As spring begins, fun in the sun—even artificial sun—beckons teenagers. Many, especially girls, flock to tanning salons to acquire a base tan for the beach and get that “healthy glow” for a strapless prom dress. But whatever the reason or the season, minors should not be allowed to lie in tanning beds. These devices are skin cancer factories, and people younger than 18 have the highest risk.
One fifth of girls in grades 9 through 12 have bathed in ultraviolet (UV) rays from a tanning device in the past year, and one out of 10 girls reported popping into a tanning bed at least 10 times during that period, according to the Youth Risk Behavior Survey of 2013. (Only 5 percent of teen boys used beds at all.) The 14,000 tanning salons in the U.S. make that access easy. The quest for a tan contributes to frequent visits, but the behavior is also addictive. Basking under the bulbs releases opioid endorphins that increase relaxation and boost positive feelings that make patrons seek out the exposure again.
Their skin cells, however, are not happy. UV rays damage cellular DNA, which increases the chances those cells will become malignant. Radiation from indoor tanning devices is often more intense than the sun's natural rays. In a typical indoor tanning session, a person faces UV radiation at least as strong as midday sun in southern Europe. Concern over this intensity led the World Health Organization in 2009 to reclassify tanning devices as a high-level carcinogen—their most dangerous designation, which also includes cigarettes and plutonium. The number of skin cancer cases linked to tanning beds every year is two times the number of lung cancer cases associated with smoking.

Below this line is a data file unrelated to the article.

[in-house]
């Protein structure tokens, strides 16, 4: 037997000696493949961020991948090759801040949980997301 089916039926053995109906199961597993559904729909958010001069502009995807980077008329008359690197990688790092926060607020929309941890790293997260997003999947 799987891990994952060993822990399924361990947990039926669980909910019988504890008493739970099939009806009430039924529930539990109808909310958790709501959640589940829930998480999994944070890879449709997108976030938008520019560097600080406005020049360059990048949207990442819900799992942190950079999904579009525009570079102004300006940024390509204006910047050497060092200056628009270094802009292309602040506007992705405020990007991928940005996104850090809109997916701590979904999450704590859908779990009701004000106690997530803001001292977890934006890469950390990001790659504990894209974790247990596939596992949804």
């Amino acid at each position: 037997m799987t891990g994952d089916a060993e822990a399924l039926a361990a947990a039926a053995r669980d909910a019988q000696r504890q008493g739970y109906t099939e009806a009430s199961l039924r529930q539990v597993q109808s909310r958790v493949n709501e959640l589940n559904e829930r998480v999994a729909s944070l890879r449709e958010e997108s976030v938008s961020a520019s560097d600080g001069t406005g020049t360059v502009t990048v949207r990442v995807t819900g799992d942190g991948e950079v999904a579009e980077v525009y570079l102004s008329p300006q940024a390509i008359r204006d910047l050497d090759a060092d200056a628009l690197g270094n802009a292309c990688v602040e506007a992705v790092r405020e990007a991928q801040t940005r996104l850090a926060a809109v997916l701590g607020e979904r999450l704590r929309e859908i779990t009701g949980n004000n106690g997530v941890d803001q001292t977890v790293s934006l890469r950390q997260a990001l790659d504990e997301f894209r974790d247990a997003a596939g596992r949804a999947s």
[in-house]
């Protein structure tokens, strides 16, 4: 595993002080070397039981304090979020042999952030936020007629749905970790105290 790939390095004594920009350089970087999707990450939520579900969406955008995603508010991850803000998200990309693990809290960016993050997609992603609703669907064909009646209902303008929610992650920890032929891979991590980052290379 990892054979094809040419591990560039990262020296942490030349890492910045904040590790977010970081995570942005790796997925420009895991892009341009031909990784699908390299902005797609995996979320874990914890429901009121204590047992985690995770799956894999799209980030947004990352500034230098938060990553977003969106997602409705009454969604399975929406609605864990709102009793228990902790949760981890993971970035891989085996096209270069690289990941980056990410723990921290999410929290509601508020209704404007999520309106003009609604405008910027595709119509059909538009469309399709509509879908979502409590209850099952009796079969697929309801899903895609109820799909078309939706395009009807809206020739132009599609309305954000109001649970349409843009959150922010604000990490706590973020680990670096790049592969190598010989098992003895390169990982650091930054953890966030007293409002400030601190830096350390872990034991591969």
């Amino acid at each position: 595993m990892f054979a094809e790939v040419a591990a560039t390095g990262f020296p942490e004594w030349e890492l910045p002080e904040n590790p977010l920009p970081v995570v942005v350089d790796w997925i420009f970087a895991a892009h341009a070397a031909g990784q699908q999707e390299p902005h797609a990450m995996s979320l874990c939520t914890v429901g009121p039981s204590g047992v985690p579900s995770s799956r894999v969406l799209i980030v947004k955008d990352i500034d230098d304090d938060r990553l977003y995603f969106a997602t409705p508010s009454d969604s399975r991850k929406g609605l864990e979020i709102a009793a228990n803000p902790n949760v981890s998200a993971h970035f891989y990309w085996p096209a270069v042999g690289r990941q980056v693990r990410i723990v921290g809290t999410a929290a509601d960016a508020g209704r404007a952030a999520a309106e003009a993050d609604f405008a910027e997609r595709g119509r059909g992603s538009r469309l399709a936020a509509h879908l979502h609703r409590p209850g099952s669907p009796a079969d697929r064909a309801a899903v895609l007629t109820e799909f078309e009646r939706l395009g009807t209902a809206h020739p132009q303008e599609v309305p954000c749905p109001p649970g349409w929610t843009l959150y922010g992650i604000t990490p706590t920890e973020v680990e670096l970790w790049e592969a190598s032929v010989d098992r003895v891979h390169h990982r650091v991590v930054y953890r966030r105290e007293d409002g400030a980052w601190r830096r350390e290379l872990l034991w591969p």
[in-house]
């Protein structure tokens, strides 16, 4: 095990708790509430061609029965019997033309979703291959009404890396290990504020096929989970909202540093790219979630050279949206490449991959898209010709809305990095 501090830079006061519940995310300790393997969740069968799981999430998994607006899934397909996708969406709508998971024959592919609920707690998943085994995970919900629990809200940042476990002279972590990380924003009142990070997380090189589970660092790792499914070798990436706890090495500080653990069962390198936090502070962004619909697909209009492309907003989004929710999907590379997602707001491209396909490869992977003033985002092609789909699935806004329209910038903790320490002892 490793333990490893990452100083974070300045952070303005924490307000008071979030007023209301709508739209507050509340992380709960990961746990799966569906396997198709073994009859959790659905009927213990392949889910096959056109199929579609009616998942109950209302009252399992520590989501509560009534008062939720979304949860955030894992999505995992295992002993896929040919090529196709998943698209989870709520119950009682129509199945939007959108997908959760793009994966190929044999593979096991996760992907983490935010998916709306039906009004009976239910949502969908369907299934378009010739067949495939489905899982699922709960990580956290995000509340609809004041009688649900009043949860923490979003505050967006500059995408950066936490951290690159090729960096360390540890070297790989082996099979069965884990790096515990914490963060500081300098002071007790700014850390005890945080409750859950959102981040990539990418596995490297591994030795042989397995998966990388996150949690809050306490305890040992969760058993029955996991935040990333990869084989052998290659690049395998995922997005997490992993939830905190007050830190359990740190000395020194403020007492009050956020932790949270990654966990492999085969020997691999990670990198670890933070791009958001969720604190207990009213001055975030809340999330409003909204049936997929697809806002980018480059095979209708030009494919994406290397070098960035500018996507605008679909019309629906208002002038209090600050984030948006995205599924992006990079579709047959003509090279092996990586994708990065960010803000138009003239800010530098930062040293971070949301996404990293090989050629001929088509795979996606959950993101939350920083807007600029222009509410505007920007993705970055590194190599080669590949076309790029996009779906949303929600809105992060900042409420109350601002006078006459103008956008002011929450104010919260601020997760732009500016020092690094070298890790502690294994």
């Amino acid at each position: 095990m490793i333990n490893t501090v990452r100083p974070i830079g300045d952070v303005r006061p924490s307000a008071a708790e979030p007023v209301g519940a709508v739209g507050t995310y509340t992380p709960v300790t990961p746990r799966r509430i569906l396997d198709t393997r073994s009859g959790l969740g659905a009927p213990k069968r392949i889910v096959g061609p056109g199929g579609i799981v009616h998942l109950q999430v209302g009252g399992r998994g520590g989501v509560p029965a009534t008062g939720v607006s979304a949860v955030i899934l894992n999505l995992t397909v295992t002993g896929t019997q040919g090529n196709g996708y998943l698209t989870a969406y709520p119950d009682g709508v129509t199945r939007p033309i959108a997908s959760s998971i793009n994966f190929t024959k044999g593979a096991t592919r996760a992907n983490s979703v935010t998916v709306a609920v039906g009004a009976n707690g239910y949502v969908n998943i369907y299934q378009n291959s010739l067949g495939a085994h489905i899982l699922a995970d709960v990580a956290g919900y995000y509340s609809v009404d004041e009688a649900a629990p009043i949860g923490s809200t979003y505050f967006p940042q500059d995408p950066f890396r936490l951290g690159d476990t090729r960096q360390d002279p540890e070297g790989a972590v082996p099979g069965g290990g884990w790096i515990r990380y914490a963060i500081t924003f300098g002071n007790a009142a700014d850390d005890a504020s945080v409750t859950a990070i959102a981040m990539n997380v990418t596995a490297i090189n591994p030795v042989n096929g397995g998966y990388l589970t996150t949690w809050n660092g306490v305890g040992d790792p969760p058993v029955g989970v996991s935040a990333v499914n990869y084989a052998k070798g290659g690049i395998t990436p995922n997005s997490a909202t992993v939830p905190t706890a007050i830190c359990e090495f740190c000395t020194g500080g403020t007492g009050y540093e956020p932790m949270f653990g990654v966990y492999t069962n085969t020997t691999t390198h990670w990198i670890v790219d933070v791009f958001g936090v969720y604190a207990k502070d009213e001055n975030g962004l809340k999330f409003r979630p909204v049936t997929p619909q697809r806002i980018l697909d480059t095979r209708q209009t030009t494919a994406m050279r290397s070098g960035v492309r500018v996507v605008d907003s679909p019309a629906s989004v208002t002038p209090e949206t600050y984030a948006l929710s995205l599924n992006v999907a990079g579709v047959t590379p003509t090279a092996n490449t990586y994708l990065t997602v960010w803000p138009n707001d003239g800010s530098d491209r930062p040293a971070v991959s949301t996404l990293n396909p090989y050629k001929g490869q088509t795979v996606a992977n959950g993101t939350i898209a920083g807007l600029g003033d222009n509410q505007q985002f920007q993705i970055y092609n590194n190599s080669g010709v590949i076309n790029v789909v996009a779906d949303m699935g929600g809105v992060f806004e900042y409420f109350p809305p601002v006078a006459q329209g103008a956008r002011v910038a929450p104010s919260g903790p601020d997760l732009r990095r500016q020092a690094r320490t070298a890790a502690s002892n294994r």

The evidence of the danger continues to mount. Last year a systematic review and meta-analysis of 88 studies concluded that the beds lead to over 10,000 new cases of melanoma—the deadliest form of skin cancer—every year in the U.S., Australia and Europe and as many as 450,000 cases of other skin cancers.
The tanning habit is dangerous for anyone but especially risky for young users because the earlier UV damage begins, the more time it has to add up and get worse. People who begin tanning before the age of 35 have a melanoma risk that is at least 60 percent greater than those who start after that age. Melanoma is the second most common cancer among women in their 20s, and its incidence in those young women continues to rise, even as the rates of most other cancers have stabilized.
Because the hazards are so clear, Brazil outlawed artificial tanning for all its citizens—regardless of age—in 2011. Most of Australia's states and territories did the same as of this January. Nor can minors step foot in tanning salons in 11 European countries, including the U.K., France, Germany and Spain.
In the U.S., however, safety measures have been scattershot. Last year the Food and Drug Administration ordered that all tanning devices must carry a “black box” label warning that states indoor tanning is known to cause cancer and that minors should avoid it. Various states require parental consent, time limits and mandatory eye protection. Research shows, however, that these small-scale efforts are ineffective. Currently 10 states have absolute bans on the books for minors.
The U.S. needs a national ban so that all minors are protected immediately. Opponents, such as the Indoor Tanning Association, argue that such laws take away parenting rights and represent a slippery slope of growing government interference. But the health of our society's youngest members is paramount. The WHO, the U.S. Department of Health and Human Services, and leading medical societies support a ban for minors. We don't allow anyone younger than 18 to buy cigarettes. It is time to stop them from frying under bulbs.